My moment of enlightenment is followed by a stare-down with my tackle trays.  I have a good selection of tackle.  Surely I can come up with something new.  I force myself to put my go-to trays away (spinners and topwater) and look at what remains.  I have had good luck with hard swimbaits in the past, but I also use these often.  Next to my swimbaits, two lures catch my eye.  Since I'm attempting to think like a fish, I hope they will do the same for a nice bucketmouth.  I grab my crankbaits.

Forgive me fish Gods for I have sinned, I only own two crankbaits.  I have always wanted to try cranking but I'm addicted to frogs....so they have always waited patiently in my swimbait/jerkbait tray.  Recent videos on cranking by Fishing with Phil further peaked my interest in cranking.  My backup baitcaster is spooled with the recommended 12-pound mono and nothing else is working.  A perfect opportunity to really try cranking for the first time.

A simple execution of "Eeny, meeny, miny, moe" decides on the silver and purple flicker shad.  I glance at my frog sitting idle on my frog rod in my rod holder.  It is glaring at me, fully aware I'm cheating on it.  I ignore him, set my reel's brake, and give it a toss.

Cranking for the first time was like the first time I ate sushi.  At first I frowned at the idea.  Then when I decided to try it, my face frowned with doubt.  As I am reeling, I start to nod my head and smile slightly with approval.  I could get used to this.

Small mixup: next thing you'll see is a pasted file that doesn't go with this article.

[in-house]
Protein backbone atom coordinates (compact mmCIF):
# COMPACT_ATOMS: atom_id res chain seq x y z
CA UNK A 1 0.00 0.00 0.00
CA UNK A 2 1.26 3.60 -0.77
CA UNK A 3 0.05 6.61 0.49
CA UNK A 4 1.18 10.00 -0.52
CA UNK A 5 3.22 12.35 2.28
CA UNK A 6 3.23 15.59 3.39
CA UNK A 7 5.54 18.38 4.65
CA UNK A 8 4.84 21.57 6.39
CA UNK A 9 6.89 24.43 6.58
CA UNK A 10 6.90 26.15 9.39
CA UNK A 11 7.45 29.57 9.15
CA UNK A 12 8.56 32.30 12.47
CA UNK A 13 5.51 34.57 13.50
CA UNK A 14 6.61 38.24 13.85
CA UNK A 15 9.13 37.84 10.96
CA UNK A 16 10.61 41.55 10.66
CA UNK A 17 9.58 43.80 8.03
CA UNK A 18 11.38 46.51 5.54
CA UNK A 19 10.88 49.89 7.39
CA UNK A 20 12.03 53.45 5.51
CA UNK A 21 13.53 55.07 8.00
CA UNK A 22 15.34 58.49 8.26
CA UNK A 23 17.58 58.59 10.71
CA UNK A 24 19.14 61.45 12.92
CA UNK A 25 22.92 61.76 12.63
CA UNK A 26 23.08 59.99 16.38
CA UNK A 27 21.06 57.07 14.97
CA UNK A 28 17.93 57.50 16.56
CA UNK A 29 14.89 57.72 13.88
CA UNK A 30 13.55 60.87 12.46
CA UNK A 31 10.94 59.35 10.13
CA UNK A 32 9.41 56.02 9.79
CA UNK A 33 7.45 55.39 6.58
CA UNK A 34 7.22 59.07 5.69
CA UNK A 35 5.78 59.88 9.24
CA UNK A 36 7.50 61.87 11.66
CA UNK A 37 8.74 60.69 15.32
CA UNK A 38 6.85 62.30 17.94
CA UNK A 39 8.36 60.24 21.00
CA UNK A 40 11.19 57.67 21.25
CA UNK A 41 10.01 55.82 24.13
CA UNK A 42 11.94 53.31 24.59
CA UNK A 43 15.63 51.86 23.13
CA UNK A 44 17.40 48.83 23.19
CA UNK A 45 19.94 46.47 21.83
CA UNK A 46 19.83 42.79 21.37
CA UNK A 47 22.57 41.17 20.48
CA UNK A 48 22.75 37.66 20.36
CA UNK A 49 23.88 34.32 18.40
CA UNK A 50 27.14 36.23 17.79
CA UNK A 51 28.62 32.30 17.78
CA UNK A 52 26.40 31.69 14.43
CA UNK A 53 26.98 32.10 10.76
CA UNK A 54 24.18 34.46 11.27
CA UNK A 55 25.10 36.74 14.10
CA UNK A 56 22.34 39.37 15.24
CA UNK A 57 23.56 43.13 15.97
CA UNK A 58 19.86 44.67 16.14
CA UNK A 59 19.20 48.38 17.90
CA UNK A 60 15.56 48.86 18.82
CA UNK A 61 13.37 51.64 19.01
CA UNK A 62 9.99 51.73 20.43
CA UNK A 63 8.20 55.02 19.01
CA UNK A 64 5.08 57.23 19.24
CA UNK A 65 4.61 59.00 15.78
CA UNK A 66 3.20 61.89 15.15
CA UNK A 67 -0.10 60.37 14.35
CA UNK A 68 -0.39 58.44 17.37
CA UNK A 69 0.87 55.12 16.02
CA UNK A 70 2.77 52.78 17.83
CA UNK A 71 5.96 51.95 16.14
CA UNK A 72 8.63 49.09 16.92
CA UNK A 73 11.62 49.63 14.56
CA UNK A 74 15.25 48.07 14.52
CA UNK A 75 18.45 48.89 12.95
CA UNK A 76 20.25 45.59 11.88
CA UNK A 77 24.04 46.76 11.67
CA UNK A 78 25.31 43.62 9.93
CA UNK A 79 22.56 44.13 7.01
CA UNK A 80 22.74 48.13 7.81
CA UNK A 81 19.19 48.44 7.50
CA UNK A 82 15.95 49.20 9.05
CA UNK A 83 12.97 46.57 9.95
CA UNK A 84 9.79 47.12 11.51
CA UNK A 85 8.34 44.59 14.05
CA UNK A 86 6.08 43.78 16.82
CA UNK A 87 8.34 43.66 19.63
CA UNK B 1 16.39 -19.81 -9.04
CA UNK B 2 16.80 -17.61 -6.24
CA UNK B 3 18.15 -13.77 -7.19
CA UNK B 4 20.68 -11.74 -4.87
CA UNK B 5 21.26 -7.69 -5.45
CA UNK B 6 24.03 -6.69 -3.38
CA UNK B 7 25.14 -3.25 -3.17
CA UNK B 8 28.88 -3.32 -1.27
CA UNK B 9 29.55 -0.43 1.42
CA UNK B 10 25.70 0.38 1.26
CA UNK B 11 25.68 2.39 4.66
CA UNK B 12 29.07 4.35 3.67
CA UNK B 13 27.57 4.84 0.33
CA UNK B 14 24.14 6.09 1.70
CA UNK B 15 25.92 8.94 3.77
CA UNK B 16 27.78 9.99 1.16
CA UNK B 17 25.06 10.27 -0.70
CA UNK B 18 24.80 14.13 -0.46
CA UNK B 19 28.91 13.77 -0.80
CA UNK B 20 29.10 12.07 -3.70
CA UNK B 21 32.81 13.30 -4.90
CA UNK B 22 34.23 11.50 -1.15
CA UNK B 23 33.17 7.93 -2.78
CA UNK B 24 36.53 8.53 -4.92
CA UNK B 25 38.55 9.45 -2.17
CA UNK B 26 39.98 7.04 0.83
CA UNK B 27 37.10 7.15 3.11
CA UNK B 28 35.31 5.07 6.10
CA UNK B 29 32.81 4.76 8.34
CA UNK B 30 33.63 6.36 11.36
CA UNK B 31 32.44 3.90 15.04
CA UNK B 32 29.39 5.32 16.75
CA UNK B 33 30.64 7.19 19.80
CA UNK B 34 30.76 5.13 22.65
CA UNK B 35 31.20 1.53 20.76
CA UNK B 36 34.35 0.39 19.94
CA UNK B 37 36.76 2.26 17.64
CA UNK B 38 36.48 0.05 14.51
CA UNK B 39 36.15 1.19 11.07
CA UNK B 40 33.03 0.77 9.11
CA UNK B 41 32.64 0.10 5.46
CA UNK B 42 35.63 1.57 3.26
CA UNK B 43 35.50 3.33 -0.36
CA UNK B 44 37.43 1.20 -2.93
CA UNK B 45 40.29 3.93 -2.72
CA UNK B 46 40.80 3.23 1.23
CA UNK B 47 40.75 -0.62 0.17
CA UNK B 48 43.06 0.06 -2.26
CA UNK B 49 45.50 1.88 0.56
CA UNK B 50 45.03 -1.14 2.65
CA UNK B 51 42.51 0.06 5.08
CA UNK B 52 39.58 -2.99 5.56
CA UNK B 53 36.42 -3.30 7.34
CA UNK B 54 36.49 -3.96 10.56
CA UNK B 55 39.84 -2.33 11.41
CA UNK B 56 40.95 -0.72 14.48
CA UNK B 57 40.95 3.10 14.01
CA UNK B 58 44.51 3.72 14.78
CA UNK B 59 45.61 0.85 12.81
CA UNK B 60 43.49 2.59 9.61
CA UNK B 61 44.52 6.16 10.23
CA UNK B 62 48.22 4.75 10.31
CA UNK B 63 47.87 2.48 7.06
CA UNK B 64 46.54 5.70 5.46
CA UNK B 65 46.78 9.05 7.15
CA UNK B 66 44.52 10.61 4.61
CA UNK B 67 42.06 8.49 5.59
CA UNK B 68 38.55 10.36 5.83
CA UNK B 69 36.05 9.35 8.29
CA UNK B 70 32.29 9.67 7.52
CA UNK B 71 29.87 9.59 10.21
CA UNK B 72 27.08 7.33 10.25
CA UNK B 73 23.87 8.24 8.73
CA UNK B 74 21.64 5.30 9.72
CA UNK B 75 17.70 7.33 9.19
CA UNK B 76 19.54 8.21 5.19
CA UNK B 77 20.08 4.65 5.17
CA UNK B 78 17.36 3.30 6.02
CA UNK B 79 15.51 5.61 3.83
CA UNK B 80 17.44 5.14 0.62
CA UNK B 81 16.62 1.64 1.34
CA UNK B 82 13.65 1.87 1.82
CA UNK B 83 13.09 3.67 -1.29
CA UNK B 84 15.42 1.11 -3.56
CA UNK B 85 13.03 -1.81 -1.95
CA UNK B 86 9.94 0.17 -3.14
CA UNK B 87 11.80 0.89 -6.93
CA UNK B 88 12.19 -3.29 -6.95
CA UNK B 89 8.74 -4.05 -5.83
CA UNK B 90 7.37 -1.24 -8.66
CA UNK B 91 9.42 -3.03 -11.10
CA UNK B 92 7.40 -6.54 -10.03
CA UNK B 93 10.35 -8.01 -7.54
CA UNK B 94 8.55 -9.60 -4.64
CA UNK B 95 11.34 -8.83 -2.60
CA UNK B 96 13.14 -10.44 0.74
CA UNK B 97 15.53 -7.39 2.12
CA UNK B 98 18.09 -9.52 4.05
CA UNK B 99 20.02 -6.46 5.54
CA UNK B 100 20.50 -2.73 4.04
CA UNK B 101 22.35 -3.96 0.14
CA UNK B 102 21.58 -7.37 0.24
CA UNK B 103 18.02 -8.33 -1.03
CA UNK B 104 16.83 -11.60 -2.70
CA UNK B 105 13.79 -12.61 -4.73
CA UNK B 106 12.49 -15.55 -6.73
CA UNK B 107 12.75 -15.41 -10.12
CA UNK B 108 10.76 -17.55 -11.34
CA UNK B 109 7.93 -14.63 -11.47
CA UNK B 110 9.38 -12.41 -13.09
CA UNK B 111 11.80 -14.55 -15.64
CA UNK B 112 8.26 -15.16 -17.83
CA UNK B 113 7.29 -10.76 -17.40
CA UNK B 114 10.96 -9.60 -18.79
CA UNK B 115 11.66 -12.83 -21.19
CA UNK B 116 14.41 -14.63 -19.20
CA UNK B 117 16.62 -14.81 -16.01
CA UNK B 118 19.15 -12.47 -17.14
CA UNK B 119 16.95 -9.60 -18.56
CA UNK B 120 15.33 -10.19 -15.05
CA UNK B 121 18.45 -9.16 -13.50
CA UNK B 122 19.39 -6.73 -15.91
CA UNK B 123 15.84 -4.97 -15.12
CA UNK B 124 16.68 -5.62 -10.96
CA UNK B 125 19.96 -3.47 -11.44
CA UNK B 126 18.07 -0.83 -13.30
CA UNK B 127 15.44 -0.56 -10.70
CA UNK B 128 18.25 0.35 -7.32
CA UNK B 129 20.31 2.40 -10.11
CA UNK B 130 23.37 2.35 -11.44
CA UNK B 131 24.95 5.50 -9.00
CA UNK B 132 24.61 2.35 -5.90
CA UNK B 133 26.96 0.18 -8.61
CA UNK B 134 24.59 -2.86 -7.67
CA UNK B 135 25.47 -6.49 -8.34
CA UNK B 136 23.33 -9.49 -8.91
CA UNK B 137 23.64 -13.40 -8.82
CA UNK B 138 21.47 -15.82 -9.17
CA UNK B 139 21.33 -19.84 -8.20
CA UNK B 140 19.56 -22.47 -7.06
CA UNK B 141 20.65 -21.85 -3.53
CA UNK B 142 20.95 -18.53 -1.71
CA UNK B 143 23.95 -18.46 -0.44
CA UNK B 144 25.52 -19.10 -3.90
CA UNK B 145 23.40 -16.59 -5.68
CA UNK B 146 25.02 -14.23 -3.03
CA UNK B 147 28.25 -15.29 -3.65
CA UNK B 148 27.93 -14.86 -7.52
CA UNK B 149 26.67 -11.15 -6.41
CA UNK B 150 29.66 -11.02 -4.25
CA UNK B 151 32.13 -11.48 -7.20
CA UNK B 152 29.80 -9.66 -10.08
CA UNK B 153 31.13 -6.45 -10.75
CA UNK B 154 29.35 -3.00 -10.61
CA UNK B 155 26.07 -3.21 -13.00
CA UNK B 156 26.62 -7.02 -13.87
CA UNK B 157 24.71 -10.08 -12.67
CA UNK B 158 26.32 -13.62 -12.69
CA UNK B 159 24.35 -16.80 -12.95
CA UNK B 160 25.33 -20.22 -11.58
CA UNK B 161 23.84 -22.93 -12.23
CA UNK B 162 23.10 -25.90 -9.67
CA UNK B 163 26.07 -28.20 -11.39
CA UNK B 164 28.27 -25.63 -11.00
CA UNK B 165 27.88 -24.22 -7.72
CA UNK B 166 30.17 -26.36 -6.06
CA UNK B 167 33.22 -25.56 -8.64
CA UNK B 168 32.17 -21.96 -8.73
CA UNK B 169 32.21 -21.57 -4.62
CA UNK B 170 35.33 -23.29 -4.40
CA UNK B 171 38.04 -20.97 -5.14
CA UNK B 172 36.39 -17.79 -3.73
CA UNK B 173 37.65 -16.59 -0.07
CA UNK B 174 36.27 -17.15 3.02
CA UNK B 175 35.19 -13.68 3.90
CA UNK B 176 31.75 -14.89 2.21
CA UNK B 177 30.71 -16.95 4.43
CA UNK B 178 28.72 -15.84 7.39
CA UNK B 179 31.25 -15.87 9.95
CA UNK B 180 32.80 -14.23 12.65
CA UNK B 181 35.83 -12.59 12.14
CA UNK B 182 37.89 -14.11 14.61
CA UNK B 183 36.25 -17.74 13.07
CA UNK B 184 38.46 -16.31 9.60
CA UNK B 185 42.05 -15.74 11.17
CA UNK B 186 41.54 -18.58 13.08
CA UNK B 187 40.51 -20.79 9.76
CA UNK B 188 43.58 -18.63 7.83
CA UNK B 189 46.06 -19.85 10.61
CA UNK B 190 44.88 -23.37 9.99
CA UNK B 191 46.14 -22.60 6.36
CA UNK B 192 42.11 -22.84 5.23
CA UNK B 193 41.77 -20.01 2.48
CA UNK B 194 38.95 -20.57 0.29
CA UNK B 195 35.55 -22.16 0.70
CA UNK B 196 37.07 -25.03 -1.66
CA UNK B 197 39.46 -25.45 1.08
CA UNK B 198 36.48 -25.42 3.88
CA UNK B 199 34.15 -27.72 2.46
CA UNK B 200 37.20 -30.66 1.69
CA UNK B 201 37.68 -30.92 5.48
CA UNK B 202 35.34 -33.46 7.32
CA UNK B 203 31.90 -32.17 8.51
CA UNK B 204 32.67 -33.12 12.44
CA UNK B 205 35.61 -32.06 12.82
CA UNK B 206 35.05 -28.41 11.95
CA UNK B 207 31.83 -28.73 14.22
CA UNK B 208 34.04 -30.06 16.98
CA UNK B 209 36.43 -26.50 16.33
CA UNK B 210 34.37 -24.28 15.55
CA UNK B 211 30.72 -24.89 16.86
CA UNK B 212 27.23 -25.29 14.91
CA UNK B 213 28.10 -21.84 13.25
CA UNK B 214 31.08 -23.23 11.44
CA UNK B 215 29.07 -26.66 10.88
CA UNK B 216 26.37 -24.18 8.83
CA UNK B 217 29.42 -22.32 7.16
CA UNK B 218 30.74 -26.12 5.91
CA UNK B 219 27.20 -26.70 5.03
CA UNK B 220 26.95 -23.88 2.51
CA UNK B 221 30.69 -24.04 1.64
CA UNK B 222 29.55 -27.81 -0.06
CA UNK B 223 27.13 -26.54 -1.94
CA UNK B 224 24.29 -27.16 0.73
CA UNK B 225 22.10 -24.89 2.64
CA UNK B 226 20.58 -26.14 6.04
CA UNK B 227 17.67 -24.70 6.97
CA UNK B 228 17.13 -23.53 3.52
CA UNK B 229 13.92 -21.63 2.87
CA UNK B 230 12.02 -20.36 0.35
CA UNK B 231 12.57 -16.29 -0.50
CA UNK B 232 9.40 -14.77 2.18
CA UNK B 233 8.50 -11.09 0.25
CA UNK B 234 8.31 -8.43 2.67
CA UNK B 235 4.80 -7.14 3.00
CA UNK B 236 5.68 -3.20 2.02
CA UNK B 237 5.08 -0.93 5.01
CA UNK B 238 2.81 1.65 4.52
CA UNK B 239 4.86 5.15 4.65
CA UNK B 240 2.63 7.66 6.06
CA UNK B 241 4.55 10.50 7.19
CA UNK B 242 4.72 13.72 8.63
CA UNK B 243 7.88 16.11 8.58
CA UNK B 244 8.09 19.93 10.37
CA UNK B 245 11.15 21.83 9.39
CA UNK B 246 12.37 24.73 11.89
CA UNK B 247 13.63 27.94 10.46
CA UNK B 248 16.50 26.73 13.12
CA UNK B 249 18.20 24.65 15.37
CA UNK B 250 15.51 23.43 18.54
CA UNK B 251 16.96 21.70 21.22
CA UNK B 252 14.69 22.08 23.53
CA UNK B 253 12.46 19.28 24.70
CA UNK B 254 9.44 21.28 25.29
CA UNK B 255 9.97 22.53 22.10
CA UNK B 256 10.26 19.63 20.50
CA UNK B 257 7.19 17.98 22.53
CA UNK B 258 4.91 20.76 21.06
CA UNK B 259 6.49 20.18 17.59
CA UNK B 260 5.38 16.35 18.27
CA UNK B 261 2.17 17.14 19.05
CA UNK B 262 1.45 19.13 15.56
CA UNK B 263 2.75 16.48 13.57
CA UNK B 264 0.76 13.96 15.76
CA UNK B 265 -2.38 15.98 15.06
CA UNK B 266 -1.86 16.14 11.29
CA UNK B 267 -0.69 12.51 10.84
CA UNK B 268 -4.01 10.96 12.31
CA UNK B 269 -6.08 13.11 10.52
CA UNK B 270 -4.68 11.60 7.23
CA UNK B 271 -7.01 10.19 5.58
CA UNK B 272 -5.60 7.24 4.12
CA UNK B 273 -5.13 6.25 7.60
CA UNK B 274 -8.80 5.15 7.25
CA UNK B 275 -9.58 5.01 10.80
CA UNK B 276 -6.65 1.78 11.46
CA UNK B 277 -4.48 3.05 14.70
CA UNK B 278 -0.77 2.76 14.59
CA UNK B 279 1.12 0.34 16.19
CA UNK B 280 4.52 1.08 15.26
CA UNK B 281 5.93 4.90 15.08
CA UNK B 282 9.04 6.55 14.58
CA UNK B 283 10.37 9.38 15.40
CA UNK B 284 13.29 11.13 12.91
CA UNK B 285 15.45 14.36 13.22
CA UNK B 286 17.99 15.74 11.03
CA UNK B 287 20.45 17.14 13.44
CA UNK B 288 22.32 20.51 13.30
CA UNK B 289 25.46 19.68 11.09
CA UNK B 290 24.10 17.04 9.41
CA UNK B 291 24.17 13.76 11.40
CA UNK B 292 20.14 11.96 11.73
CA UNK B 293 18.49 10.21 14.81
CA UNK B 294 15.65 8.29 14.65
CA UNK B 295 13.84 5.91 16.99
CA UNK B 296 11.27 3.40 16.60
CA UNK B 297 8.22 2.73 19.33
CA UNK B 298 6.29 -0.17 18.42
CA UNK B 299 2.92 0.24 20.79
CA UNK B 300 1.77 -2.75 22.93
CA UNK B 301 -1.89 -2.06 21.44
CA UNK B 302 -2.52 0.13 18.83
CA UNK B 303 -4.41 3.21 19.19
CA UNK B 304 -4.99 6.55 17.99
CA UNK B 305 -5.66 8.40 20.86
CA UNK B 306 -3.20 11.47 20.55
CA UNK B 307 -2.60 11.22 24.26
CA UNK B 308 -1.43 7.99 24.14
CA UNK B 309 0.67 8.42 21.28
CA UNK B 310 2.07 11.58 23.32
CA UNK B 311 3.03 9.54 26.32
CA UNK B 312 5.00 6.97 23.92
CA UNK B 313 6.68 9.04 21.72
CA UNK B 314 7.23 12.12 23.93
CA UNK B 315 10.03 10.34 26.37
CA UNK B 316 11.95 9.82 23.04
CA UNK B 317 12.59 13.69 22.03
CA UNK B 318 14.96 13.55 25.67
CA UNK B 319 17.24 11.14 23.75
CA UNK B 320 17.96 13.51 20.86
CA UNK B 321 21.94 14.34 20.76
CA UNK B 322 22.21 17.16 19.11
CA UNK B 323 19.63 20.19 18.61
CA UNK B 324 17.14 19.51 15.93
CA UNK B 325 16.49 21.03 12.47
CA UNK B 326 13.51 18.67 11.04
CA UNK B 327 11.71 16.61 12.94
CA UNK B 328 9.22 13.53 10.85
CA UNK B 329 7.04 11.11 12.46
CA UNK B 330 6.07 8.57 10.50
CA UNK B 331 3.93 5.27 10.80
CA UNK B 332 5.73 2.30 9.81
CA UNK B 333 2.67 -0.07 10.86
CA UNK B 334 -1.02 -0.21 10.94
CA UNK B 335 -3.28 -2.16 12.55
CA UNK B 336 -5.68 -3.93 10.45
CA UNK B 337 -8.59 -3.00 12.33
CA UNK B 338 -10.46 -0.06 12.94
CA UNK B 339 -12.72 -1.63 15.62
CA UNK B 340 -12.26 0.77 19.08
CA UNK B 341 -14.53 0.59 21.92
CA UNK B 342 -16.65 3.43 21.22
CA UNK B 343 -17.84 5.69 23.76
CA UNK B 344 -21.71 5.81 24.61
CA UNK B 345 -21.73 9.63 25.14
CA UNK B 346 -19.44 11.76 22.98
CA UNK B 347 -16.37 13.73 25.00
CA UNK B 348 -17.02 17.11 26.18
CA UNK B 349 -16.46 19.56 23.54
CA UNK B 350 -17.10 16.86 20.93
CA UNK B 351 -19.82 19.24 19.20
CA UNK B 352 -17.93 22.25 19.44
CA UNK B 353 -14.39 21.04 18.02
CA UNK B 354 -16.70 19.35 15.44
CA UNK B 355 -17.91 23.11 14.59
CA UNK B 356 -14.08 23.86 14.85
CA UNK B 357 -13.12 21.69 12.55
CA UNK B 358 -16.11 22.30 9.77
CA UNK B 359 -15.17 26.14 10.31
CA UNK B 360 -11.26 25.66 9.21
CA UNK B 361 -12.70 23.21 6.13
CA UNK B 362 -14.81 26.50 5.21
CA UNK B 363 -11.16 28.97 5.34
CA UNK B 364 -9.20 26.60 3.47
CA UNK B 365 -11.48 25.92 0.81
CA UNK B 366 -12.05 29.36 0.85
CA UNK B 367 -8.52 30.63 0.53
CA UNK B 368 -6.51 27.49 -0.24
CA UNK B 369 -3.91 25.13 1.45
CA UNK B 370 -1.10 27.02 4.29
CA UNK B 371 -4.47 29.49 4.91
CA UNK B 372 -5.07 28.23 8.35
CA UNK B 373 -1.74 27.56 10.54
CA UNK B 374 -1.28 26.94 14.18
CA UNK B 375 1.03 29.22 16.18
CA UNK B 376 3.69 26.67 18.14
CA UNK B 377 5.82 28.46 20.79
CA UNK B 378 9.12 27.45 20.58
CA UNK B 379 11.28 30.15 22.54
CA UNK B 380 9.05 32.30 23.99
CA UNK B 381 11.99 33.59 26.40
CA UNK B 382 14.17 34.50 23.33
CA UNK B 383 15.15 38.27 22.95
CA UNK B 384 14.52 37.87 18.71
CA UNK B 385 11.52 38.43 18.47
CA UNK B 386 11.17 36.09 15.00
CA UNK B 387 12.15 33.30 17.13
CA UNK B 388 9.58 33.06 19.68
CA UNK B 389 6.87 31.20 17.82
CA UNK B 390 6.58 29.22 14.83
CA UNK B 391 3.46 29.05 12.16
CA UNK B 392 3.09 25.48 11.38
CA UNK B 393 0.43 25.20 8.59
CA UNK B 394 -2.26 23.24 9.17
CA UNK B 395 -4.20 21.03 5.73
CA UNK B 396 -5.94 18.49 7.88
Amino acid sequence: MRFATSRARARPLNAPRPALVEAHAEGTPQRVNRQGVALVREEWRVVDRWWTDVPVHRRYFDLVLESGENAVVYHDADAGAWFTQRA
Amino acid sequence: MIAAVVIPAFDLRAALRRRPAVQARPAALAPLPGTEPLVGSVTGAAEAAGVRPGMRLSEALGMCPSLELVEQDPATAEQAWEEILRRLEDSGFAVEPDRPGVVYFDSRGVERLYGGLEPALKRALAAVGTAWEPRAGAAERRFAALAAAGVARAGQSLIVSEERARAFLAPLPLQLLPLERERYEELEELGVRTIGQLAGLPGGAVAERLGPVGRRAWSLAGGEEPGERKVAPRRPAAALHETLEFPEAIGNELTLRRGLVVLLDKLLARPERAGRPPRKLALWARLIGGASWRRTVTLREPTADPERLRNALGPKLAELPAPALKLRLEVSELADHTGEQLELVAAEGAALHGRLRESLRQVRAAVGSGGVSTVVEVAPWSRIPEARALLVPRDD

I force myself to slow the retrieve.  My backup rod is a 6'6" medium action with a 7.1:1 ratio, not the ideal cranking rod but it'll do.  I allow the wind gusts to push me through the reservoir's channel, near the ledges where my frog and I used to enjoy majestic topwater blowups.  Keeping my eye on my Garmin Striker, I am watching for two things, fish and speed.  The wind is blowing me a reasonable .6 MPH and I notice an increase in baitfish at about 9 feet.  Shortly after, larger fish appear.  Though excited, I force myself to keep the retrieve slow.

As I drift through this plume of fish, I feel several hits.  Still not entirely convinced cranking is for me, I assume them weeds.  The next cast, I get a large snag that begins to move.  Fish on!  I had a devious smile spread across my face like The Grinch.  I've been bit by the cranking bug.  I quickly reduce my smile because my frog is still watching and I need to concentrate on landing this fish.

I land the fish.  It is only 15.00", but a fat one.  This body of water typically produces fish in the 16" - 18" range, but they are deceiving.  They are the primary predator in this water and have an impressive weight to them.

I continue working the ledges and flats but the clouds are breaking and the wind gains momentum.  Whitecaps slap against my kayak.  The bite has turned off.  Satisfied with this start to cranking, I decide I must make the land, load, drive, unload, launch journey at my upcoming tournament water.  Time to hit the Mighty Mississip'.

To be continued....

Check out Fishing with Phil here on YouTube.  He shares some great tips and advice for fishing - love his videos! https://www.youtube.com/channel/UCO2Fc5Aosfj-Xb3m5kXS-Gg